U.S. President Joe Biden on Tuesday said that Israeli Prime Minister Yair Lapid was “making history” by agreeing to a maritime border deal with Lebanon to end a decade-long-plus dispute over gas-rich waters in the Eastern Mediterranean.

In a phone call, Biden told Lapid, “You are making history,” and expressed his appreciation for the trust and confidence of all Israelis who participated in the U.S.-mediated process, according to a statement by the Israeli Prime Minister’s Office.

Biden also emphasized his commitment to upholding the Jewish state’s security and overall regional stability, and noted that his ability to work closely with Lapid was a testament to the “strong and unbreakable” bond between the United States and Israel.

For his part, Lapid thanked Biden for his leadership and the involvement of U.S. officials in the indirect talks with Beirut, in particular lead American negotiatior Amos Hochstein.

The phone call came after the Israeli and Lebanese governments earlier Tuesday gave preliminary approval to the deal.
“This is a historic achievement that will strengthen Israel’s security, inject billions into Israel’s economy, and ensure the stability of our northern border,” Lapid said in a statement.
Last week, the Israeli leader rejected “amendments” demanded by Beirut to what was meant to be a final draft of the agreement.
The latest proposal will reportedly draw a border between the two countries’ exclusive economic zones (EEZs) based on a boundary known as Line 23, and award a disputed area of around 840 square kilometers (324 square miles) to Lebanon, while recognizing Israel’s claim to the Karish gas field and to royalties from the section of the Qana field that extends into the Jewish state’s EEZ.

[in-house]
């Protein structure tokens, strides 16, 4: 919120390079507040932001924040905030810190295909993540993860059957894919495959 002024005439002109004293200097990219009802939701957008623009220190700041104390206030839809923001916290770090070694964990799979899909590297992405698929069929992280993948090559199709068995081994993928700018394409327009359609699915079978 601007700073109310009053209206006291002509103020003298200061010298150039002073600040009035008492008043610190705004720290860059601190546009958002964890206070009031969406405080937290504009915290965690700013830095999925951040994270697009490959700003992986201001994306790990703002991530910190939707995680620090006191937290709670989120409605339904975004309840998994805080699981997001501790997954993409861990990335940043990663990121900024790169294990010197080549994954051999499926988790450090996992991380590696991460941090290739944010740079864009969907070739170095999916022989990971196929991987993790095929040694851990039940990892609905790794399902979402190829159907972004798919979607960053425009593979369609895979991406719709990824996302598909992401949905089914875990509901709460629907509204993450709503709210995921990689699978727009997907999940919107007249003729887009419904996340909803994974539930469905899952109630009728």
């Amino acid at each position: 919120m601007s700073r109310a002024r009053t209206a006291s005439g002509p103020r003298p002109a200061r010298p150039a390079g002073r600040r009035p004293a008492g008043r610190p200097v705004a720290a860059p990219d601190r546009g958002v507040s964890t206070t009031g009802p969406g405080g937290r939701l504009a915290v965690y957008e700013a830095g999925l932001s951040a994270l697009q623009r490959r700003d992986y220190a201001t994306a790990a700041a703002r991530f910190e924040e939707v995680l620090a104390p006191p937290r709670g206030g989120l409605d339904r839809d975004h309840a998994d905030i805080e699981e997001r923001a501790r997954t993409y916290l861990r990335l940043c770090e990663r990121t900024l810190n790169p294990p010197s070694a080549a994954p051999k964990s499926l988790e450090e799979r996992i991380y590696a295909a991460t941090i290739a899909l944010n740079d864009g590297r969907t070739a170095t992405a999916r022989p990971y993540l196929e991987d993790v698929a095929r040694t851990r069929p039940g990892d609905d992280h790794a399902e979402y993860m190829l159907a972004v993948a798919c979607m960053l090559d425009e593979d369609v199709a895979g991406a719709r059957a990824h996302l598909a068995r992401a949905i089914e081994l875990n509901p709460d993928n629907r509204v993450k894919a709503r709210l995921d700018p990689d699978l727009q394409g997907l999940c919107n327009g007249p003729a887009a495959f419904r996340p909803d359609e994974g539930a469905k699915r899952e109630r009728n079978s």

Israeli opposition leader Benjamin Netanyahu has accused Lapid of caving in to Hezbollah.

“Yair Lapid shamefully surrendered to [Hezbollah chief Hassan] Nasrallah’s threats,” Netanyahu recently stated, adding: “He is giving Hezbollah sovereign territory of the State of Israel with a huge gas reservoir that belongs to you, the citizens of Israel.”

Israel recently set up a rig at Karish, where gas was set to begin flowing in September but was delayed in order to give the talks more time, and amid repeated threats of war by Nasrallah.

The Israel Defense Forces has been on high alert amid concerns that Hezbollah will attack Karish, after the Iranian terror proxy threatened to fire missiles at the installation if Israel extracts gas before an agreement is reached.

On Tuesday, two senior Lebanese officials were quoted by Reuters as saying that Nasrallah had “agreed” to the terms of the maritime border deal and considered related negotiations “over.”

Israeli Minister of National Infrastructures, Energy and Water Resources Karine Elharrar on Tuesday told Army Radio that a signing date for the prospective accord has not been set yet.

Israel is holding a national election on Nov. 1 and it remains unclear whether the deal will require parliament’s approval.

JNS

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